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How to Workout When You're Hungover

Whether or not you should work out with a hangover is something that has been disputed in health circles. There are some arguments against working out when hungover, because according to the likes of Damion Martins, M.D., a sports medicine physician — who is also director of Executive Health, Orthopedics as well as Sports Medicine at New Jersey's Atlantic Health System — you will only end up further dehydrating your body, and this could lead to more serious effects, Glamour reports.

But there have also been arguments for working out, with Mario Batali telling those with a hangover that they have to sweat out the poison. He said during an interview with People magazine that the best cure for drinking too much is "Basically if you get up and you exercise hard for 45 minutes and then shoot a beer, it's gone." But what are you meant to believe?

One thing we do know is that if you do decide to work out when hungover, and according to Women's Health Magazine, personal trainer and founder of RightFitNation, Matthew Kornblatt, “exercising when you're hungover helps you get rid of toxins from drinking,” you need to be careful. Firstly, you need to eat a nutritious meal beforehand, which Kornblatt suggests should be something like oatmeal with fruit and a coffee will help speed up your metabolism before you begin your workout. But the most important thing? Hydrate! Drink a lot of water before doing any physical activities to combat the effects of the night before.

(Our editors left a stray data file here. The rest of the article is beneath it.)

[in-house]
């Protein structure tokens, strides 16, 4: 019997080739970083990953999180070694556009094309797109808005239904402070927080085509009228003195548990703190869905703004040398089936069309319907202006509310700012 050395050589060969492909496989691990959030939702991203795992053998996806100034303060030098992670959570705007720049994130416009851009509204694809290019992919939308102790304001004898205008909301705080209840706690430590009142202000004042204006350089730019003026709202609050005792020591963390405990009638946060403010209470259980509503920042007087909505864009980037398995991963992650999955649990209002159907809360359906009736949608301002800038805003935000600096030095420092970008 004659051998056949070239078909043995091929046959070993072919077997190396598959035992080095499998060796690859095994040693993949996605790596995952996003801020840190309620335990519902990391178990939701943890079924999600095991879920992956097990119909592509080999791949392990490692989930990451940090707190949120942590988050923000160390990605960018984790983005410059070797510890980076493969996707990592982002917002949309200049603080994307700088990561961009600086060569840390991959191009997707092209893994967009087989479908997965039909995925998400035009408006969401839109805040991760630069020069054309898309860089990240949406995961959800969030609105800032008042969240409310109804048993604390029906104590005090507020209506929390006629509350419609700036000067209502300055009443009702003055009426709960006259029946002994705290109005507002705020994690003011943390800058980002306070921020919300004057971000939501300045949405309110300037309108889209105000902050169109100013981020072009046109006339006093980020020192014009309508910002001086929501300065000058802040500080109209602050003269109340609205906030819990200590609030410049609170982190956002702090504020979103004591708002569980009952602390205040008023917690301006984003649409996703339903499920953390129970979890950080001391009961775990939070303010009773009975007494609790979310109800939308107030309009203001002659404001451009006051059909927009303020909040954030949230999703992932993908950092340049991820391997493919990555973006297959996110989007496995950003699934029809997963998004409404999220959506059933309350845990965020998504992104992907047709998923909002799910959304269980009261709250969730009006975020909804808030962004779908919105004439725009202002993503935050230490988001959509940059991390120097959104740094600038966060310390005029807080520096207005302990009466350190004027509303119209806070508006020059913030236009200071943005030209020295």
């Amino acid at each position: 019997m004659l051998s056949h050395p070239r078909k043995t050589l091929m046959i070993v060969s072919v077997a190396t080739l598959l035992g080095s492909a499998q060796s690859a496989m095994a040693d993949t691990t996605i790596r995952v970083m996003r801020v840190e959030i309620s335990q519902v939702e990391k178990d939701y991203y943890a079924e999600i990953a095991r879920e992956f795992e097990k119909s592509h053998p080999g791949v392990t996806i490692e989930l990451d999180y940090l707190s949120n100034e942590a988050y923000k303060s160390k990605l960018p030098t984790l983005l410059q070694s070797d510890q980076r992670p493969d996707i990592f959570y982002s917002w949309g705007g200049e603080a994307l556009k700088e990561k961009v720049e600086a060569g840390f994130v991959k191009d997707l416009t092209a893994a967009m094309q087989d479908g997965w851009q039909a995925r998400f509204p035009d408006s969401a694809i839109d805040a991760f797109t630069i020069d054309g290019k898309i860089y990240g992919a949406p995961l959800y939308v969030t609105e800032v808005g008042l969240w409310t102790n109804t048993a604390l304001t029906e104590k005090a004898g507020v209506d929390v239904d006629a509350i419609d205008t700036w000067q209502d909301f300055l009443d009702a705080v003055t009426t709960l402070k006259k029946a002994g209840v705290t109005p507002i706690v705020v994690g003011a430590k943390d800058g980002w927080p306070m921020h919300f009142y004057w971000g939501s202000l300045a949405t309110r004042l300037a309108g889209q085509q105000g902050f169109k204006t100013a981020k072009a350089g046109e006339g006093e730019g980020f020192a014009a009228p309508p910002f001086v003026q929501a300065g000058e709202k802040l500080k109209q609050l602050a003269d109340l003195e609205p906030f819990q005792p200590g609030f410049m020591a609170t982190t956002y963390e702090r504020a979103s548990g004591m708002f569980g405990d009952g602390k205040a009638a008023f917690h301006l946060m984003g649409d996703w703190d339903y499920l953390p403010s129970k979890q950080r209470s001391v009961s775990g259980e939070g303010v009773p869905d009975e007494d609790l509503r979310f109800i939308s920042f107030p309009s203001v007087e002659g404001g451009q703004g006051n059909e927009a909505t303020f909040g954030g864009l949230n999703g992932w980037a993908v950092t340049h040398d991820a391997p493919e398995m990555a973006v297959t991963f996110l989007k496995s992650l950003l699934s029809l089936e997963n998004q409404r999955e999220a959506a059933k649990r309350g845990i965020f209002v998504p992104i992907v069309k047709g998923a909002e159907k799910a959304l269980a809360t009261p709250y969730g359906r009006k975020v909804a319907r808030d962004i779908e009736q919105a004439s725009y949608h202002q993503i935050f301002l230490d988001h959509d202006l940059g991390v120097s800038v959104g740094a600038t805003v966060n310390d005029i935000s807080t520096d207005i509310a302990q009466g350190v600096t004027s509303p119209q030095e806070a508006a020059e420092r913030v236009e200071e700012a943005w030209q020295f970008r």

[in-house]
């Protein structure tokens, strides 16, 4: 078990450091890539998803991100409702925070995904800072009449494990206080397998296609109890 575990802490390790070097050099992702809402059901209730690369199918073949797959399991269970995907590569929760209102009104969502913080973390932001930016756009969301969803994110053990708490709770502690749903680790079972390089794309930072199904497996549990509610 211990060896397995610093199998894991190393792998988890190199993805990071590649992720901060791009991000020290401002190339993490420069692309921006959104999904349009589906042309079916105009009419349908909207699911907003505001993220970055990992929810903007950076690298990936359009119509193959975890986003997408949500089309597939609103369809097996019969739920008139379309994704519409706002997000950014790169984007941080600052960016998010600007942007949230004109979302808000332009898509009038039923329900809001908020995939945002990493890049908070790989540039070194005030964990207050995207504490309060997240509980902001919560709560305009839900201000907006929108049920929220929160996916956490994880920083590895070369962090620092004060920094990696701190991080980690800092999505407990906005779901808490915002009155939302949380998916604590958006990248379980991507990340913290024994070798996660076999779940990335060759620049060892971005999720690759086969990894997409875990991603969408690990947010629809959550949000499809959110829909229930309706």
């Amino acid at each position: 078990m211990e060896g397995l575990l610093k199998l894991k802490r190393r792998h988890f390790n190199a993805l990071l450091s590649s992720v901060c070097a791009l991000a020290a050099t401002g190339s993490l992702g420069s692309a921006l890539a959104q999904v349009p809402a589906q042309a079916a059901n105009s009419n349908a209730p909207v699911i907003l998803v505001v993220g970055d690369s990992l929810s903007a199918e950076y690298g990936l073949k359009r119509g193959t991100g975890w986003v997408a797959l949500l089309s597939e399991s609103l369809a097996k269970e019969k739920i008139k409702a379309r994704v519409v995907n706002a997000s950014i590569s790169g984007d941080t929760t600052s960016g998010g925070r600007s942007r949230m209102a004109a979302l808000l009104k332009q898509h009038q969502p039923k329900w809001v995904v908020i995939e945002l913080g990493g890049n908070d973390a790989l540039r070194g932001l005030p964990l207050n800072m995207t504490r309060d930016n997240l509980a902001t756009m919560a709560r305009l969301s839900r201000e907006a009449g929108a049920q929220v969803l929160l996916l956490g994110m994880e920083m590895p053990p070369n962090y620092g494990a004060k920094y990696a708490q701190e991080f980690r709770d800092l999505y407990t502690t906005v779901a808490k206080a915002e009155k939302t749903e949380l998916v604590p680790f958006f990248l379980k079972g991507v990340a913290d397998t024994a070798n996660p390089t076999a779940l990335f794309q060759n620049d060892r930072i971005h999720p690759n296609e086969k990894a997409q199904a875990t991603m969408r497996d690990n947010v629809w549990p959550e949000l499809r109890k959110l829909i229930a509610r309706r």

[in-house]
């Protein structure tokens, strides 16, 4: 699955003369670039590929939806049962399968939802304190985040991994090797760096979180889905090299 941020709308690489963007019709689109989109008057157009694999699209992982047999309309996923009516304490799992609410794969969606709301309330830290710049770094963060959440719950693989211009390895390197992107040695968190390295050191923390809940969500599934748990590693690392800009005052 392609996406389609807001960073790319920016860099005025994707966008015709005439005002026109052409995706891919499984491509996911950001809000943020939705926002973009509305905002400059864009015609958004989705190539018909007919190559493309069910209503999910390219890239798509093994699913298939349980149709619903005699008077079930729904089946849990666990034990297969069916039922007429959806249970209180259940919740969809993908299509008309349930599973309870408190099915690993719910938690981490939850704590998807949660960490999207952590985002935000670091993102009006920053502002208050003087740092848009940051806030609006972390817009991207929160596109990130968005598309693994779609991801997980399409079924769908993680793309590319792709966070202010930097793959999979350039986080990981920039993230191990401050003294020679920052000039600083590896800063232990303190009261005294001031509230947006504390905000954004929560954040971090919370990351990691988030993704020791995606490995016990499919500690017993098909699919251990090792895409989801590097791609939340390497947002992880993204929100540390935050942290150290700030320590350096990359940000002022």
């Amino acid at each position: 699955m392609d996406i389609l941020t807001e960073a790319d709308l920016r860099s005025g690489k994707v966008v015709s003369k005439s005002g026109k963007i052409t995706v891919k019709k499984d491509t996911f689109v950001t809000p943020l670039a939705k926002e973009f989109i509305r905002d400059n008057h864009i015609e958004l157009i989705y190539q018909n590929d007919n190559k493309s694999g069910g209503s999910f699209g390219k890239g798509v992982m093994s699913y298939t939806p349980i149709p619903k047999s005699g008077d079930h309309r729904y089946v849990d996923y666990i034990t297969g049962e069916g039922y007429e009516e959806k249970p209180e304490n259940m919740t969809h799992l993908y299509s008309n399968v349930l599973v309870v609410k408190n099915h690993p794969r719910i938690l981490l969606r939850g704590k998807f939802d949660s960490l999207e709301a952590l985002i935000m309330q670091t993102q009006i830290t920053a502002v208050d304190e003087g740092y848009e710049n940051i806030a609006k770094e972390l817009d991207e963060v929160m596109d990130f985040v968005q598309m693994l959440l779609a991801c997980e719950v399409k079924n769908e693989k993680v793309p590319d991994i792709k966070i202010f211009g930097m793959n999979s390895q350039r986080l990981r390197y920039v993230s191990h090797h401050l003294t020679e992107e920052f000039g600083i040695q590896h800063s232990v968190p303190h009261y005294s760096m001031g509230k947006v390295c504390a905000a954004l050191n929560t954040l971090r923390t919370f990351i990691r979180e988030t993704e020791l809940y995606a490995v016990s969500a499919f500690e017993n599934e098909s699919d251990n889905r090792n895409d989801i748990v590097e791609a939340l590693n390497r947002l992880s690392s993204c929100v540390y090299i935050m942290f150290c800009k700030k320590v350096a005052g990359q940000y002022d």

Working out normally can be hard, but working out with a hangover is so much worse, but it also decreases your reaction time and can cloud your judgement, which opens you up to the possibility of getting hurt. That's why it's important not to overdo it, and instead focus on stretches or yoga (to get your blood flowing). According to DailyBurn, Dr. Robert Czincila, who is the Chief of Emergency Medicine at Einstein Medical Center Montgomery in East Norriton, says it's best to start slow — yoga is great, as is a brisk walk or a stationary bike ride, and if you want to weight train, use lighter weights than usual.

[Image via Shutterstock]

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